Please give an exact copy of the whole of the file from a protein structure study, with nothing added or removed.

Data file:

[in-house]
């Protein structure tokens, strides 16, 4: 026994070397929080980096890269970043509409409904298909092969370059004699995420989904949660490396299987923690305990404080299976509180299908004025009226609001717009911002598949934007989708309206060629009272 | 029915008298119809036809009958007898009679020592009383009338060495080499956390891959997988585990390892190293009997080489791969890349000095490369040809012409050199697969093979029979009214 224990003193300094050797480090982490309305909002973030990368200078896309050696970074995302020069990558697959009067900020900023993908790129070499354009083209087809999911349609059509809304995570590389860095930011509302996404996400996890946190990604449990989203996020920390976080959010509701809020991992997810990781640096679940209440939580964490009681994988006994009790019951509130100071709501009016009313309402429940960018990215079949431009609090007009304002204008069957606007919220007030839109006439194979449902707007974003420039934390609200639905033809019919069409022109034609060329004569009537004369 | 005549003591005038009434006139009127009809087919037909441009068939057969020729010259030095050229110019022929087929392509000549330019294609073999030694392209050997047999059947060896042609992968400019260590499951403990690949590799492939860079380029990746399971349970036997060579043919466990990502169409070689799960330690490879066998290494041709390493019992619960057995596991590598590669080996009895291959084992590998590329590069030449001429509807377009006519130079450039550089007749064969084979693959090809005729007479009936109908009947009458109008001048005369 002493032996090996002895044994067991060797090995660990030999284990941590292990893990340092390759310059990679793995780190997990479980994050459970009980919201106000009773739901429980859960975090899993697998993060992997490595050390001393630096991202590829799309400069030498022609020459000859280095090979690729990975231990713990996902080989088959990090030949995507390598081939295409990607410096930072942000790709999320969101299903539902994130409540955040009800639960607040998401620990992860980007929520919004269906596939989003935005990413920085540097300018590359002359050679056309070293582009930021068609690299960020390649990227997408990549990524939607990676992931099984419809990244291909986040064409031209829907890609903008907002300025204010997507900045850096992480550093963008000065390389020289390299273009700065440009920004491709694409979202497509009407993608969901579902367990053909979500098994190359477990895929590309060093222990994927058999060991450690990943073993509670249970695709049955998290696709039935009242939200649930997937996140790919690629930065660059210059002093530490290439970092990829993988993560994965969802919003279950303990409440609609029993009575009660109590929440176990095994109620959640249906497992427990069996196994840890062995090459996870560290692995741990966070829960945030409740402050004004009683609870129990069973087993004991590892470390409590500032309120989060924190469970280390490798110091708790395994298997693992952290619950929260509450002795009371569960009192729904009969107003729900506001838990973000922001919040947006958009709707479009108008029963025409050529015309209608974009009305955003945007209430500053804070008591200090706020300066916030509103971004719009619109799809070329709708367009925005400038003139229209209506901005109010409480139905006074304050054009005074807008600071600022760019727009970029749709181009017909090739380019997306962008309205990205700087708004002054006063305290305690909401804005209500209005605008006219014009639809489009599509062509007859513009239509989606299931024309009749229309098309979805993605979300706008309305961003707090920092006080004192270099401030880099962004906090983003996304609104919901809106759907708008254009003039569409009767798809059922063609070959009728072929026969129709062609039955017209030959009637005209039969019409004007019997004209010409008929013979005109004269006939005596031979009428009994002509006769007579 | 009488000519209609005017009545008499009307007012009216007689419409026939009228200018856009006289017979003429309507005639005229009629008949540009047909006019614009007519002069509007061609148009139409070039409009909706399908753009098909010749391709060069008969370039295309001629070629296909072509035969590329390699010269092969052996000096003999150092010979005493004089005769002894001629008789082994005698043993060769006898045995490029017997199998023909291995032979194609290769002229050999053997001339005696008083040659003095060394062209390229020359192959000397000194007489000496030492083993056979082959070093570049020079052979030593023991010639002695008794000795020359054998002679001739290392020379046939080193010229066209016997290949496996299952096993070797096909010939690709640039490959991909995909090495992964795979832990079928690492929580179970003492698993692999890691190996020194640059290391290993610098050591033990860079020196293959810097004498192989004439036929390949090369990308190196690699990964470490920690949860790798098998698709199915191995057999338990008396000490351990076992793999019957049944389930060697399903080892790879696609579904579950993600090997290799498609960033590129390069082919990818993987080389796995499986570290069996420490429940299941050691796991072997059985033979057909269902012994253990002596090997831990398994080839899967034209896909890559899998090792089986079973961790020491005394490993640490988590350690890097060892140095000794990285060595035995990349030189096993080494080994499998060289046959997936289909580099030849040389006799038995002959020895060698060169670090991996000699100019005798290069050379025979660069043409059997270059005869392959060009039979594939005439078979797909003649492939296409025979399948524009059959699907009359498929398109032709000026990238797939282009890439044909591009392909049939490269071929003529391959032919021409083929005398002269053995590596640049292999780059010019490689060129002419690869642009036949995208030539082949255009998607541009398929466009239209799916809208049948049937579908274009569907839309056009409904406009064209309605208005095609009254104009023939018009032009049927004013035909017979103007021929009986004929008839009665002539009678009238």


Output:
[in-house]
């Protein structure tokens, strides 16, 4: 026994070397929080980096890269970043509409409904298909092969370059004699995420989904949660490396299987923690305990404080299976509180299908004025009226609001717009911002598949934007989708309206060629009272 | 029915008298119809036809009958007898009679020592009383009338060495080499956390891959997988585990390892190293009997080489791969890349000095490369040809012409050199697969093979029979009214 224990003193300094050797480090982490309305909002973030990368200078896309050696970074995302020069990558697959009067900020900023993908790129070499354009083209087809999911349609059509809304995570590389860095930011509302996404996400996890946190990604449990989203996020920390976080959010509701809020991992997810990781640096679940209440939580964490009681994988006994009790019951509130100071709501009016009313309402429940960018990215079949431009609090007009304002204008069957606007919220007030839109006439194979449902707007974003420039934390609200639905033809019919069409022109034609060329004569009537004369 | 005549003591005038009434006139009127009809087919037909441009068939057969020729010259030095050229110019022929087929392509000549330019294609073999030694392209050997047999059947060896042609992968400019260590499951403990690949590799492939860079380029990746399971349970036997060579043919466990990502169409070689799960330690490879066998290494041709390493019992619960057995596991590598590669080996009895291959084992590998590329590069030449001429509807377009006519130079450039550089007749064969084979693959090809005729007479009936109908009947009458109008001048005369 002493032996090996002895044994067991060797090995660990030999284990941590292990893990340092390759310059990679793995780190997990479980994050459970009980919201106000009773739901429980859960975090899993697998993060992997490595050390001393630096991202590829799309400069030498022609020459000859280095090979690729990975231990713990996902080989088959990090030949995507390598081939295409990607410096930072942000790709999320969101299903539902994130409540955040009800639960607040998401620990992860980007929520919004269906596939989003935005990413920085540097300018590359002359050679056309070293582009930021068609690299960020390649990227997408990549990524939607990676992931099984419809990244291909986040064409031209829907890609903008907002300025204010997507900045850096992480550093963008000065390389020289390299273009700065440009920004491709694409979202497509009407993608969901579902367990053909979500098994190359477990895929590309060093222990994927058999060991450690990943073993509670249970695709049955998290696709039935009242939200649930997937996140790919690629930065660059210059002093530490290439970092990829993988993560994965969802919003279950303990409440609609029993009575009660109590929440176990095994109620959640249906497992427990069996196994840890062995090459996870560290692995741990966070829960945030409740402050004004009683609870129990069973087993004991590892470390409590500032309120989060924190469970280390490798110091708790395994298997693992952290619950929260509450002795009371569960009192729904009969107003729900506001838990973000922001919040947006958009709707479009108008029963025409050529015309209608974009009305955003945007209430500053804070008591200090706020300066916030509103971004719009619109799809070329709708367009925005400038003139229209209506901005109010409480139905006074304050054009005074807008600071600022760019727009970029749709181009017909090739380019997306962008309205990205700087708004002054006063305290305690909401804005209500209005605008006219014009639809489009599509062509007859513009239509989606299931024309009749229309098309979805993605979300706008309305961003707090920092006080004192270099401030880099962004906090983003996304609104919901809106759907708008254009003039569409009767798809059922063609070959009728072929026969129709062609039955017209030959009637005209039969019409004007019997004209010409008929013979005109004269006939005596031979009428009994002509006769007579 | 009488000519209609005017009545008499009307007012009216007689419409026939009228200018856009006289017979003429309507005639005229009629008949540009047909006019614009007519002069509007061609148009139409070039409009909706399908753009098909010749391709060069008969370039295309001629070629296909072509035969590329390699010269092969052996000096003999150092010979005493004089005769002894001629008789082994005698043993060769006898045995490029017997199998023909291995032979194609290769002229050999053997001339005696008083040659003095060394062209390229020359192959000397000194007489000496030492083993056979082959070093570049020079052979030593023991010639002695008794000795020359054998002679001739290392020379046939080193010229066209016997290949496996299952096993070797096909010939690709640039490959991909995909090495992964795979832990079928690492929580179970003492698993692999890691190996020194640059290391290993610098050591033990860079020196293959810097004498192989004439036929390949090369990308190196690699990964470490920690949860790798098998698709199915191995057999338990008396000490351990076992793999019957049944389930060697399903080892790879696609579904579950993600090997290799498609960033590129390069082919990818993987080389796995499986570290069996420490429940299941050691796991072997059985033979057909269902012994253990002596090997831990398994080839899967034209896909890559899998090792089986079973961790020491005394490993640490988590350690890097060892140095000794990285060595035995990349030189096993080494080994499998060289046959997936289909580099030849040389006799038995002959020895060698060169670090991996000699100019005798290069050379025979660069043409059997270059005869392959060009039979594939005439078979797909003649492939296409025979399948524009059959699907009359498929398109032709000026990238797939282009890439044909591009392909049939490269071929003529391959032919021409083929005398002269053995590596640049292999780059010019490689060129002419690869642009036949995208030539082949255009998607541009398929466009239209799916809208049948049937579908274009569907839309056009409904406009064209309605208005095609009254104009023939018009032009049927004013035909017979103007021929009986004929008839009665002539009678009238």